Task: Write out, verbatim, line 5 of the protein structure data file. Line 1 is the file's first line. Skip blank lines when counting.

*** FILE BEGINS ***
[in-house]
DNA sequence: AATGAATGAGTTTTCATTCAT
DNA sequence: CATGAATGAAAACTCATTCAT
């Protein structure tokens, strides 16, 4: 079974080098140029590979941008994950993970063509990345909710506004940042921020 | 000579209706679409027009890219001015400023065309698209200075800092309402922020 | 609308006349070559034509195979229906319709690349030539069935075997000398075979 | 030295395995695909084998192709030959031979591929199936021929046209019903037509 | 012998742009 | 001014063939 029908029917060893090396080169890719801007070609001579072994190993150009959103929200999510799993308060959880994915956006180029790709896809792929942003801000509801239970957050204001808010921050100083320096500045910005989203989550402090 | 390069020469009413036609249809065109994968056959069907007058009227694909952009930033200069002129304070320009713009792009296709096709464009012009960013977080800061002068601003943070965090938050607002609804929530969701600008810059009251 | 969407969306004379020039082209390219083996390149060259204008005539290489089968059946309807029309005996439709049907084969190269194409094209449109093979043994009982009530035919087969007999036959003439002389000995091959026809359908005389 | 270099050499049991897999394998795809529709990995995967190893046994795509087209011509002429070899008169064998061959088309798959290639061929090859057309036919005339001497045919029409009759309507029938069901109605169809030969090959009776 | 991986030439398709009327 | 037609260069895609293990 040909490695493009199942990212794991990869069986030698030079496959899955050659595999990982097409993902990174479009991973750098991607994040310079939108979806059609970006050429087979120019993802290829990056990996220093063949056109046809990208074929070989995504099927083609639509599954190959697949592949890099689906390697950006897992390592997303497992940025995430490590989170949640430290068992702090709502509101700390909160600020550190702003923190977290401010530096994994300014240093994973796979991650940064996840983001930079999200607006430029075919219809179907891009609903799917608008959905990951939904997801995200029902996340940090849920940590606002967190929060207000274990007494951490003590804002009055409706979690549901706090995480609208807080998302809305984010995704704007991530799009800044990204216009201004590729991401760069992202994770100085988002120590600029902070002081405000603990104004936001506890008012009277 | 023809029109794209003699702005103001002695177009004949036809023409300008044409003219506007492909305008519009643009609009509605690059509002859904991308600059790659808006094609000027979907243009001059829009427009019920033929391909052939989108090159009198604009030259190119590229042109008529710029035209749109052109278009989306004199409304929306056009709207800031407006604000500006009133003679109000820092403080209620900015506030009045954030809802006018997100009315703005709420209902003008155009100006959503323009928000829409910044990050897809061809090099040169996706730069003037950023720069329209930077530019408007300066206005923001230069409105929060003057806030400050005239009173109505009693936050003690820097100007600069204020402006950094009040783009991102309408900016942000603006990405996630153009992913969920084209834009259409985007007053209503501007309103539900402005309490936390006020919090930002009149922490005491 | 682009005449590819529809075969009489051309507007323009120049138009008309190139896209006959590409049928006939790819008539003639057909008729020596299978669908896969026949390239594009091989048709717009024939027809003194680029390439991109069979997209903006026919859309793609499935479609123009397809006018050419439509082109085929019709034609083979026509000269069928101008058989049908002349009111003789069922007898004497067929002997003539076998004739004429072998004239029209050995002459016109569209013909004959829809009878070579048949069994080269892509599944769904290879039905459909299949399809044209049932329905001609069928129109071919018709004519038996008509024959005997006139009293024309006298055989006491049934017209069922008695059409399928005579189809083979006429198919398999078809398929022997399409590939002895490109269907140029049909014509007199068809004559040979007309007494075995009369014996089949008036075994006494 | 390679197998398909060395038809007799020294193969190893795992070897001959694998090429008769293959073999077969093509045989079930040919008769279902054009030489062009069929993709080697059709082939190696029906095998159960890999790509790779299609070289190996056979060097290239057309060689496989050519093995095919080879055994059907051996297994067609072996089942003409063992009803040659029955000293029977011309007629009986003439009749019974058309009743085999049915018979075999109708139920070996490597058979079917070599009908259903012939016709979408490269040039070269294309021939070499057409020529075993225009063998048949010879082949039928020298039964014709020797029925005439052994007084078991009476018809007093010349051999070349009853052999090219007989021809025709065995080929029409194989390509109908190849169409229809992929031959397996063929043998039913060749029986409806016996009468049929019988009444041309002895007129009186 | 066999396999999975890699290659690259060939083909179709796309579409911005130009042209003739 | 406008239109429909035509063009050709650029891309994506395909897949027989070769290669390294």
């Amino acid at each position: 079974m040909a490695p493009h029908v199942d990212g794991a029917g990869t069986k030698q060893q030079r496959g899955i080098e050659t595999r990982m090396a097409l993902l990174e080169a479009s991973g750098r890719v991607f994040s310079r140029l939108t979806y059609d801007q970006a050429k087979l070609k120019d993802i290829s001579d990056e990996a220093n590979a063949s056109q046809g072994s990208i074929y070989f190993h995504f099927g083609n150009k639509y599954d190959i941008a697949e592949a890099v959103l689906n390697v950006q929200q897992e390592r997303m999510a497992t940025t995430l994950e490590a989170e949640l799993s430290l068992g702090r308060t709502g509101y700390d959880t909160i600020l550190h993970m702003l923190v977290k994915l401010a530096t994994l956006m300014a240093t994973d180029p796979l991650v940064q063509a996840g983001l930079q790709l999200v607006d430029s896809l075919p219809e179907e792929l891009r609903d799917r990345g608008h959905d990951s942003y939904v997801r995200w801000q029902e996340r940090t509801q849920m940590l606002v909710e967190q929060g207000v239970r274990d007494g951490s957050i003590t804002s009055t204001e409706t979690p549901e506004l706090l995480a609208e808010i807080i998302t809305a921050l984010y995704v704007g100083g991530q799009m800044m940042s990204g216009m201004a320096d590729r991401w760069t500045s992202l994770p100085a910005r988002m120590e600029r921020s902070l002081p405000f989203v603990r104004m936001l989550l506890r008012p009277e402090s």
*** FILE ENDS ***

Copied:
């Amino acid at each position: 079974m040909a490695p493009h029908v199942d990212g794991a029917g990869t069986k030698q060893q030079r496959g899955i080098e050659t595999r990982m090396a097409l993902l990174e080169a479009s991973g750098r890719v991607f994040s310079r140029l939108t979806y059609d801007q970006a050429k087979l070609k120019d993802i290829s001579d990056e990996a220093n590979a063949s056109q046809g072994s990208i074929y070989f190993h995504f099927g083609n150009k639509y599954d190959i941008a697949e592949a890099v959103l689906n390697v950006q929200q897992e390592r997303m999510a497992t940025t995430l994950e490590a989170e949640l799993s430290l068992g702090r308060t709502g509101y700390d959880t909160i600020l550190h993970m702003l923190v977290k994915l401010a530096t994994l956006m300014a240093t994973d180029p796979l991650v940064q063509a996840g983001l930079q790709l999200v607006d430029s896809l075919p219809e179907e792929l891009r609903d799917r990345g608008h959905d990951s942003y939904v997801r995200w801000q029902e996340r940090t509801q849920m940590l606002v909710e967190q929060g207000v239970r274990d007494g951490s957050i003590t804002s009055t204001e409706t979690p549901e506004l706090l995480a609208e808010i807080i998302t809305a921050l984010y995704v704007g100083g991530q799009m800044m940042s990204g216009m201004a320096d590729r991401w760069t500045s992202l994770p100085a910005r988002m120590e600029r921020s902070l002081p405000f989203v603990r104004m936001l989550l506890r008012p009277e402090s």